Build a Bike Patch & Flat Kit
If you own a bike, you need a patch kit. It’s really that simple. Sure, maybe you’ll get lucky and get a flat close to a local shop, or the buses will be running on time for once, or your boss won’t care that you’re two hours late. But even if you have all that going for you, getting stranded across town is a rookie mistake that’ll cost you time, money, and precious sanity.
You can put together a great kit in less time than it takes to read this guide. And putting together your own has huge advantages over buying one that’s pre-assembled—you get to hand pick the best gear for the job, ensure that you have everything you need for your specific bike, and save money by avoiding extra or ineffective products.
We spoke to a broad spectrum of different cyclists—a pro racer, a bike messenger turned mechanic, and a touring cyclist who has logged thousands of miles throughout Europe—to find out what items they find indispensable. We sorted through more product than we knew existed: 40 levers, almost 30 different kinds of patches, 120 different hand pumps, and 57 seat bags before we narrowed our choices for testing. And then we changed and patched tires over 50 times, using a varying combination of four different bikes, five different wheels, six different tires, and almost 10 different sizes of tubes.
If you commute by bike, we’ve put together recommendations for levers, patches, portable tire pumps, seat bags and wrenches to include in your kit. Simple as they may seem, these tools have some of the best word-of-mouth support in the industry and, after 96 hours of combined testing, we agree they’re some of the best you can buy.
Table of contents
- Who is this for?
- What you need for your kit
- How to fix a flat
- How to apply patches
- Our lever picks
- Our patch pick
- Our hand pump picks
- Our seat bag pick
- Also great: a 15-mm wrench
- Long-term test notes
- How we picked and tested
- The competition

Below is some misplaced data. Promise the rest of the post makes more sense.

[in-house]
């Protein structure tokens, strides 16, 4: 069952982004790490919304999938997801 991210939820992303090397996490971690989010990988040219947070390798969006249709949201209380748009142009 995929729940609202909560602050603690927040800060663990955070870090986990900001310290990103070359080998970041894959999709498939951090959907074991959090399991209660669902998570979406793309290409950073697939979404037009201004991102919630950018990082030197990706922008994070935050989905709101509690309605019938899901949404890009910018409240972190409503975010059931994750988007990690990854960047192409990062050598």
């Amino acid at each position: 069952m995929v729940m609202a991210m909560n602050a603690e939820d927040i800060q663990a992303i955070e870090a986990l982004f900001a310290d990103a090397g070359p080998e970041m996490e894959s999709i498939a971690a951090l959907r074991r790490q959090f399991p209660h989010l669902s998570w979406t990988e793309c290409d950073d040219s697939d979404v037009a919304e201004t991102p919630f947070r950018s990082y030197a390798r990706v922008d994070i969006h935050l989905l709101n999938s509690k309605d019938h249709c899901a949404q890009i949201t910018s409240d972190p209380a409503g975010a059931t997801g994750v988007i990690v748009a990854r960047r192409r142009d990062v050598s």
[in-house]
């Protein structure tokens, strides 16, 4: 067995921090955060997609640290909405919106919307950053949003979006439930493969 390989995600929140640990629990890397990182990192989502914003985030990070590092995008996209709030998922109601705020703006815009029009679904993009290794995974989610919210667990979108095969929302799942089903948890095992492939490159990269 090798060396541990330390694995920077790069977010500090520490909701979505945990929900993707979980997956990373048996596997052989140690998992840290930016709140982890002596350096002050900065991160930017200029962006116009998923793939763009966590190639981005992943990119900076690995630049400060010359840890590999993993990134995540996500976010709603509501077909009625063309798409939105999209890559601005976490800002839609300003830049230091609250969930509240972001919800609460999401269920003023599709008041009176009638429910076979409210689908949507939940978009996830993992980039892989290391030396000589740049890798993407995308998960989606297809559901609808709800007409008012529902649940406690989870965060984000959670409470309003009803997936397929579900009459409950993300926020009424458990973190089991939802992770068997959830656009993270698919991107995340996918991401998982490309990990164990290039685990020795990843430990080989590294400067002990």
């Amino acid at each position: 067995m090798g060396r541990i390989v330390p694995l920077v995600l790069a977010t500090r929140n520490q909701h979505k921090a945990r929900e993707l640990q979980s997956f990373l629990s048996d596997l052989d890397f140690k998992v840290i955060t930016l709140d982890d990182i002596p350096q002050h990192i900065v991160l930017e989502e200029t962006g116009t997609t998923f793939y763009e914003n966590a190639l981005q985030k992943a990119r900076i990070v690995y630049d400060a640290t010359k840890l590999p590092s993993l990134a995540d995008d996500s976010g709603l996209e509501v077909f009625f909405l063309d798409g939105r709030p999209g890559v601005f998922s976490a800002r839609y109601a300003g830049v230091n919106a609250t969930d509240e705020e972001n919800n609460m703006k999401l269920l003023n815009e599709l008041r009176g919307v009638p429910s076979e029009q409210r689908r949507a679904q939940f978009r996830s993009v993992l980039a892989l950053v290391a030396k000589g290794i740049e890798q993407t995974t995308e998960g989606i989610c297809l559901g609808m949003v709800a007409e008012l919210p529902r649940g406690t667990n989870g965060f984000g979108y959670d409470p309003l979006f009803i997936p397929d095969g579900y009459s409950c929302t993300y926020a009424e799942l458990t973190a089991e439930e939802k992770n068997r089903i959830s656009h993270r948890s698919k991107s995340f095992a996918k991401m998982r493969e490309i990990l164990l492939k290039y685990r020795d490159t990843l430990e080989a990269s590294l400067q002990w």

- Why put together your own kit?
- Wrapping it up
Who is this for?
For this guide, we focused on gear that would be specifically useful to a commuter. If you don’t have a flat kit, put one together now, no matter how infrequently you ride your bicycle. Flats are inevitable, and if you currently pay a bike shop $15 to change a punctured tube, this kit pays for itself in about 4 visits and will last for years to come.
If you already have your gear, but it’s difficult to use in a way that makes you avoid doing tire changes on your own—like if your pump valve leaks or your tire levers are impossible—it’s worth upgrading.
If you already have some peel and stick patches, toss ‘em. Get our pick instead. In testing, three of the four peel and stick patches I tested didn’t hold, even at extremely low tire pressures. Two released within minutes of inflating the tube. Those are bad odds of getting home.
What you need for your kit
Depending on what kind of bike you have, the best tools for fixing a flat can vary. For example, some hand pumps are designed for mountain bikes, and others are for road bikes. They don’t cross over well.
The things you’ll need (and click to jump to the respective sections):
- A set of levers
- Some tire patches
- A portable pump
- A seat bag to store all these things
- A 15-mm wrench (if your wheels aren’t quick-release)
In addition to the tools we cover in this guide, put a new tire tube in your kit. The best method for changing a flat roadside is to swap out the tube and save the task of patching for later. As far as what tube to get, you do need to choose the right size for your bike. If you’re not sure what size your tires are, it’s written on the sidewall of your tire. This inner tube buying guide has some photos of where to look. Neither brand nor type, however, are very relevant, as a lot of tubes get manufactured in the same place. Whatever your local shop has behind the counter for under $10 will work fine for commuting purposes. The main reason to spend more would be to save weight.
How to fix a flat